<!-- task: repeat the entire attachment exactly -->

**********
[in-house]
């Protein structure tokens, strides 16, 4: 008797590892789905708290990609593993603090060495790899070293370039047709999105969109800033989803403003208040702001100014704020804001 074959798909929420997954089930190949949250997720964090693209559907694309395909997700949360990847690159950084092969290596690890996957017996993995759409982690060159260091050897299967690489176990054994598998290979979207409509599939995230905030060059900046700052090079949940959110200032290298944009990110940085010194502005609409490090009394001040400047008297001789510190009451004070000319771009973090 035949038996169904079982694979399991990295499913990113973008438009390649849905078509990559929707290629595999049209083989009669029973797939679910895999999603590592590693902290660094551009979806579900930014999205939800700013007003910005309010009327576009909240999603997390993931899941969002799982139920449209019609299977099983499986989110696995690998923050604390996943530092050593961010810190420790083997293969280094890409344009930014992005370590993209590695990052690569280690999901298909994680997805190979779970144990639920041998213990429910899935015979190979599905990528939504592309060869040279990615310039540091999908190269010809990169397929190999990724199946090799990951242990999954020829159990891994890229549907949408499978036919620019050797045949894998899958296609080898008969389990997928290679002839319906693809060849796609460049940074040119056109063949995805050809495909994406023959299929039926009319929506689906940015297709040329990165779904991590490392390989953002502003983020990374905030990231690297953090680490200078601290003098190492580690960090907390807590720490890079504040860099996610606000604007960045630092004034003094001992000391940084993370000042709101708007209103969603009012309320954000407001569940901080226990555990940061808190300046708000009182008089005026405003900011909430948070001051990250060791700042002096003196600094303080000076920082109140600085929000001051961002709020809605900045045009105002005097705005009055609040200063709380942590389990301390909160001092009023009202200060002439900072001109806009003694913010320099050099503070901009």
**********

[in-house]
């Protein structure tokens, strides 16, 4: 008797590892789905708290990609593993603090060495790899070293370039047709999105969109800033989803403003208040702001100014704020804001 074959798909929420997954089930190949949250997720964090693209559907694309395909997700949360990847690159950084092969290596690890996957017996993995759409982690060159260091050897299967690489176990054994598998290979979207409509599939995230905030060059900046700052090079949940959110200032290298944009990110940085010194502005609409490090009394001040400047008297001789510190009451004070000319771009973090 035949038996169904079982694979399991990295499913990113973008438009390649849905078509990559929707290629595999049209083989009669029973797939679910895999999603590592590693902290660094551009979806579900930014999205939800700013007003910005309010009327576009909240999603997390993931899941969002799982139920449209019609299977099983499986989110696995690998923050604390996943530092050593961010810190420790083997293969280094890409344009930014992005370590993209590695990052690569280690999901298909994680997805190979779970144990639920041998213990429910899935015979190979599905990528939504592309060869040279990615310039540091999908190269010809990169397929190999990724199946090799990951242990999954020829159990891994890229549907949408499978036919620019050797045949894998899958296609080898008969389990997928290679002839319906693809060849796609460049940074040119056109063949995805050809495909994406023959299929039926009319929506689906940015297709040329990165779904991590490392390989953002502003983020990374905030990231690297953090680490200078601290003098190492580690960090907390807590720490890079504040860099996610606000604007960045630092004034003094001992000391940084993370000042709101708007209103969603009012309320954000407001569940901080226990555990940061808190300046708000009182008089005026405003900011909430948070001051990250060791700042002096003196600094303080000076920082109140600085929000001051961002709020809605900045045009105002005097705005009055609040200063709380942590389990301390909160001092009023009202200060002439900072001109806009003694913010320099050099503070901009």